10 Greatest Western RPGs Of All Time

Is Fallout: New Vegas the western scene's greatest achievement?

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The RPG is one of the most eclectic and varied genres in gaming history. If you ask five different people what image pops into their head when they think of the term, you'll walk away with five very different answers.

The west has done a lot to add variety to the genre too, to the point where it seems every game released these days has some kind of RPG mechanic to it. And, of course, it's the most popular form of online game out there with MMORPGs.

But which ones do it the best? There are many answers to this; many claims to the throne of the best western RPG, and with how scattered the genre has become in recent decades, the list has only grown.

Still, after giving it some thought, your scribe has managed to narrow it down to absolute best western RPGs of all time.

10. Vampire: The Masquerade - Bloodlines

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Troika Games

The Vampire: The Masquerade series is based on World Of Darkness, one of the most beloved horror tabletop role-playing game franchises out there, and Bloodlines is the title most folks think of when they think of the IP.

This is something of a miracle when you consider how much of a nightmare the development of this game was. To the point where patching is mandatory just to make sure you can actually play without The Masquerade being a broken mess.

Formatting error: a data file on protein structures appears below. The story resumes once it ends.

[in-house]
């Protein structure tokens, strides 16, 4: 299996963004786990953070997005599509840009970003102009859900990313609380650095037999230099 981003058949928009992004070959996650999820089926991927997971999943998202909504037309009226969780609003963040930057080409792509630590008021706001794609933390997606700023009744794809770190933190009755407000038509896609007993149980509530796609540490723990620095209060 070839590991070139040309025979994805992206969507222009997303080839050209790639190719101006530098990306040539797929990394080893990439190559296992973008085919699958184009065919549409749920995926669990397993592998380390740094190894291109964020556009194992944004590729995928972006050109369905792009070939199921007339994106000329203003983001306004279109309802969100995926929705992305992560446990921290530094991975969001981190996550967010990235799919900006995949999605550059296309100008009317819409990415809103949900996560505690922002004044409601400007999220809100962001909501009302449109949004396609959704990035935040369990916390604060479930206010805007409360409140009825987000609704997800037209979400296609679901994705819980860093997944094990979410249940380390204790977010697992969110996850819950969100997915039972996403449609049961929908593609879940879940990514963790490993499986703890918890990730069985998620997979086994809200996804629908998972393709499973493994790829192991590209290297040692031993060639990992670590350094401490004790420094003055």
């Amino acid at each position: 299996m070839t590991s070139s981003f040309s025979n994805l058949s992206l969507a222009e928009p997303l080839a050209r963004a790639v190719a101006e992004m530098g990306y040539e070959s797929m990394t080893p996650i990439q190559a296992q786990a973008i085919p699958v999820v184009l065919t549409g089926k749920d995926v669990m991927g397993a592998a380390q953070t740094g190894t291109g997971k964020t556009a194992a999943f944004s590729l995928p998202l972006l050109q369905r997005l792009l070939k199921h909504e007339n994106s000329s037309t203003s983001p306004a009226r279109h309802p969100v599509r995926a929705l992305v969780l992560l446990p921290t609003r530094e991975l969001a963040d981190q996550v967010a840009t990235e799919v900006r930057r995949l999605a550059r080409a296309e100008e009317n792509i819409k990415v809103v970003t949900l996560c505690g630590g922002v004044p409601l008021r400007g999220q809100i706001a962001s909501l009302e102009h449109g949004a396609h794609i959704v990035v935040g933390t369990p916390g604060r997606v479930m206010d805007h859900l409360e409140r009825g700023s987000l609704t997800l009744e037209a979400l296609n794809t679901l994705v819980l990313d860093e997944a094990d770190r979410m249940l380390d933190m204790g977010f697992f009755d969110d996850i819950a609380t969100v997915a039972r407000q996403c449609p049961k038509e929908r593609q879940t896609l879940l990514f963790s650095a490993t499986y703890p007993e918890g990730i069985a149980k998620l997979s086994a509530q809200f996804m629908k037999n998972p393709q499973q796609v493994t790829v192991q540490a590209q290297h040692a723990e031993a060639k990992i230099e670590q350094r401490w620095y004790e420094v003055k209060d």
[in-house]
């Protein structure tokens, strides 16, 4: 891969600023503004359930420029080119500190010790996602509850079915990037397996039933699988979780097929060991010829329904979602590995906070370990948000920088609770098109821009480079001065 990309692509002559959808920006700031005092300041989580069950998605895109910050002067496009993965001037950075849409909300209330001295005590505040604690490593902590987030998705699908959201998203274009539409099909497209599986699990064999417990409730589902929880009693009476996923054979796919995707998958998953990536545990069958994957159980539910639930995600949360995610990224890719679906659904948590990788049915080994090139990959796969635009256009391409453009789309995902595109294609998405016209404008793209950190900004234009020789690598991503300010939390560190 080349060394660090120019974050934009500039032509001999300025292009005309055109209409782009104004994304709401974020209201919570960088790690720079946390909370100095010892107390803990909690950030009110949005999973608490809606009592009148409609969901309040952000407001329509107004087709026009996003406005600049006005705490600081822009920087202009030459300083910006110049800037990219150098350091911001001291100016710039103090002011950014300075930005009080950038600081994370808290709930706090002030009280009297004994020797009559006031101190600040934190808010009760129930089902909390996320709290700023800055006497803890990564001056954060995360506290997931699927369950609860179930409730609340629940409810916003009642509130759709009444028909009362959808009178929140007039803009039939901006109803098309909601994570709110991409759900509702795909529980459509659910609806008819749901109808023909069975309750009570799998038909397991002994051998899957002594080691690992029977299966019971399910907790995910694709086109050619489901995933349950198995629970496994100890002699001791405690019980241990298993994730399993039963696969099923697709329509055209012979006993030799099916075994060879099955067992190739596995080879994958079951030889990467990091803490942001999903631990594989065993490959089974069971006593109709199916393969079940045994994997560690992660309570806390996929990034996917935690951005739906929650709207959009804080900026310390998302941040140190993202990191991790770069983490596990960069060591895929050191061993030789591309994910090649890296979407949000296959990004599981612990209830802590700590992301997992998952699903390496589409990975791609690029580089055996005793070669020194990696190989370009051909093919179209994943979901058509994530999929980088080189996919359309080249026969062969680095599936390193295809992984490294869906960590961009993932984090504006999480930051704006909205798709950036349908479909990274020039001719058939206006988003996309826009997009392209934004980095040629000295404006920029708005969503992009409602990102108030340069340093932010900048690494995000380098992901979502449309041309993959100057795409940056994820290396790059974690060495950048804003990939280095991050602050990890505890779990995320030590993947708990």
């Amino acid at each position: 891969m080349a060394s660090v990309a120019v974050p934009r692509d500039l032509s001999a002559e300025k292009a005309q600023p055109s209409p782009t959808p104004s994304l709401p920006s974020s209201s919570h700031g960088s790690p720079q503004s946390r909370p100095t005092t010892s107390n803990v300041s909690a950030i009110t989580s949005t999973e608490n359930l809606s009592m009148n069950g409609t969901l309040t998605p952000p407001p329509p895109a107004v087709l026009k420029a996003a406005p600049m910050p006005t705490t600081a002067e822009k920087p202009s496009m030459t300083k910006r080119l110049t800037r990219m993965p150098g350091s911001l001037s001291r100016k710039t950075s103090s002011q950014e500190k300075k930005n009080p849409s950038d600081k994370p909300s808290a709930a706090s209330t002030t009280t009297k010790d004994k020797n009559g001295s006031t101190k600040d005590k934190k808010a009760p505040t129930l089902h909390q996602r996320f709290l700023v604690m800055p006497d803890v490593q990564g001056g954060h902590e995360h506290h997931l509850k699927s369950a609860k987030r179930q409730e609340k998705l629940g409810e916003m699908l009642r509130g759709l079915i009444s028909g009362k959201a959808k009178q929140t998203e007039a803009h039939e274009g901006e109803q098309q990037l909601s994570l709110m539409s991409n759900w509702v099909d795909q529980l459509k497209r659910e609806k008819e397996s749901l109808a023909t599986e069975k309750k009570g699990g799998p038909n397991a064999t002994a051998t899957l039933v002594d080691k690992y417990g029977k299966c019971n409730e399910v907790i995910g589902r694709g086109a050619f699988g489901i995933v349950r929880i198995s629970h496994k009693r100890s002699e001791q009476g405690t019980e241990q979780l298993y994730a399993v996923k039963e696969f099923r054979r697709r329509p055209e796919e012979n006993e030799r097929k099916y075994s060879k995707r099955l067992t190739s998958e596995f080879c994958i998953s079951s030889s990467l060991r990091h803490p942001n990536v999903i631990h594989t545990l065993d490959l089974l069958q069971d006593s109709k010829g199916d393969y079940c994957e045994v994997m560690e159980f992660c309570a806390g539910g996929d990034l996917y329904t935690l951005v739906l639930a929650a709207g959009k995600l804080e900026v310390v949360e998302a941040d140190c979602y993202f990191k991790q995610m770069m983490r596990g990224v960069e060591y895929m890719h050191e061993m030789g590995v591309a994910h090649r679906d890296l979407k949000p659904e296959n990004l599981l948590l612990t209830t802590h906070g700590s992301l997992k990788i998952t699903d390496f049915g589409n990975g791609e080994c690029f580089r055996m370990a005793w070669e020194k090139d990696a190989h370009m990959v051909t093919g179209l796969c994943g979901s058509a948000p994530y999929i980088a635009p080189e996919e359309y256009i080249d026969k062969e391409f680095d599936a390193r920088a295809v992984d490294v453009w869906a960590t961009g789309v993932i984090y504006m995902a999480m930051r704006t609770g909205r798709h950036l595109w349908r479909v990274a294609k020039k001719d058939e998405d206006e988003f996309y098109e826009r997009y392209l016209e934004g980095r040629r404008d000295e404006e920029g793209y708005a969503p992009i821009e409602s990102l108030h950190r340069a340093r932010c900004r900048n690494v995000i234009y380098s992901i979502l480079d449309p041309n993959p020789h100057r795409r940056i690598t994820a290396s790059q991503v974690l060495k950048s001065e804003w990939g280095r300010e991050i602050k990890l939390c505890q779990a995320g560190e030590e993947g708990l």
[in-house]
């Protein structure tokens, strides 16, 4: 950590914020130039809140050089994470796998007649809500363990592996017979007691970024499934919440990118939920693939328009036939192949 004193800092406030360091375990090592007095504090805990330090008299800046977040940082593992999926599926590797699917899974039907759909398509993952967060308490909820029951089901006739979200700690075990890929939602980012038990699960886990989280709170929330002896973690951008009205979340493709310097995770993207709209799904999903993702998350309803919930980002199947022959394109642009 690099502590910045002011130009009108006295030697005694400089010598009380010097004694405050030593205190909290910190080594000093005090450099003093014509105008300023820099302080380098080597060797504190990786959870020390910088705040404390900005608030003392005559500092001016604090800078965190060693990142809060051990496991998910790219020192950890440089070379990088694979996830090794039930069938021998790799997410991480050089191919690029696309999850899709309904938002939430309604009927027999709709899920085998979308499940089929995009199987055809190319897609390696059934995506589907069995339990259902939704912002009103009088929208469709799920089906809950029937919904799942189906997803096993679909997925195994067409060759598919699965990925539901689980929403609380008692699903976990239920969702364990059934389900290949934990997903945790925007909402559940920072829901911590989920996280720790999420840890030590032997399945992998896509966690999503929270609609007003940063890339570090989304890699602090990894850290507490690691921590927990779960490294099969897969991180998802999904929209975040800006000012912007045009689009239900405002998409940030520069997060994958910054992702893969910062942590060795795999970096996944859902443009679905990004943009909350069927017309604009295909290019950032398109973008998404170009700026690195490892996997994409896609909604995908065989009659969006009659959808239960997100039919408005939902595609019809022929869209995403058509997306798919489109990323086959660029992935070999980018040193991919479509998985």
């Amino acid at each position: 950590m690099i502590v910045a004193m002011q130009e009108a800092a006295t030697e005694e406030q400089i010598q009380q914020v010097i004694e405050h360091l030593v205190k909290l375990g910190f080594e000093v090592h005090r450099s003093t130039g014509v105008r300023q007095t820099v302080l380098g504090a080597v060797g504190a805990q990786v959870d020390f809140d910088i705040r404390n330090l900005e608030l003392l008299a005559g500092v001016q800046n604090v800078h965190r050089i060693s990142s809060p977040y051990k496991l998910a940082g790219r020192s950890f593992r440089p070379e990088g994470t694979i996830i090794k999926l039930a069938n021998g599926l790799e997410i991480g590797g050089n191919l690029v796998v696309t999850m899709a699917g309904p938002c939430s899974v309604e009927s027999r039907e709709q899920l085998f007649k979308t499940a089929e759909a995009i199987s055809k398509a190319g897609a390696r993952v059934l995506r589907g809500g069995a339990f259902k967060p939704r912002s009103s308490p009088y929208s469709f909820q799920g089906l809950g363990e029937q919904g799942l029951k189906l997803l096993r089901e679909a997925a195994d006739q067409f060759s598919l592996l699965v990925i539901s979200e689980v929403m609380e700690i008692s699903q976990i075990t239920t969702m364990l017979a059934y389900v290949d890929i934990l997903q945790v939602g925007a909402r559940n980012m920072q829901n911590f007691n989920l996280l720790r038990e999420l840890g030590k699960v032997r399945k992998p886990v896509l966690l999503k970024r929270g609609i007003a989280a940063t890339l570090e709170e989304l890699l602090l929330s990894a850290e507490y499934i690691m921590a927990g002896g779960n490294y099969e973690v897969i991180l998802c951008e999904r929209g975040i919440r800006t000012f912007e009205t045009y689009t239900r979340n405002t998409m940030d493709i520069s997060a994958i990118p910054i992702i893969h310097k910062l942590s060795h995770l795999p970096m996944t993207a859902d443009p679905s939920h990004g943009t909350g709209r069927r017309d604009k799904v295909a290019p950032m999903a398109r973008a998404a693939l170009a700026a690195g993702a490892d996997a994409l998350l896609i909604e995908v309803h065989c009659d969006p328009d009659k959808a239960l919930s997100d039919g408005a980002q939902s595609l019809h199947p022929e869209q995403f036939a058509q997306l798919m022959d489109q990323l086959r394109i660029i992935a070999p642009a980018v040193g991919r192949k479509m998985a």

Once you do patch it, however, you find one of the most multilayered and interesting CRPGs out there. You play as a random schmo who had the misfortune of getting busy with a vampire one night, who proceeds to turn you, presumably out of boredom.

You are both then captured by the vampire factions of Santa Monica, who kill the one who turned you and toss your sorry ass out onto the streets to fend for yourself.

The rest of the game is just you, the player, navigating the politics of the various vampire factions, either for self-gain, higher morality, or fun. The world-building is phenomenal, and the many gameplay modes (FPS, third-person RPG, branching dialogue etc.) are balanced shockingly well for a game whose development was this rife with problems.

While it may have had a rocky start, Bloodlines has earned a dedicated cult following in the years following its release.


John Tibbetts is a novelist in theory, a Whatculture contributor in practice, and a nerd all around who loves talking about movies, TV, anime, and video games more than he loves breathing. Which might be a problem in the long term, but eh, who can think that far ahead?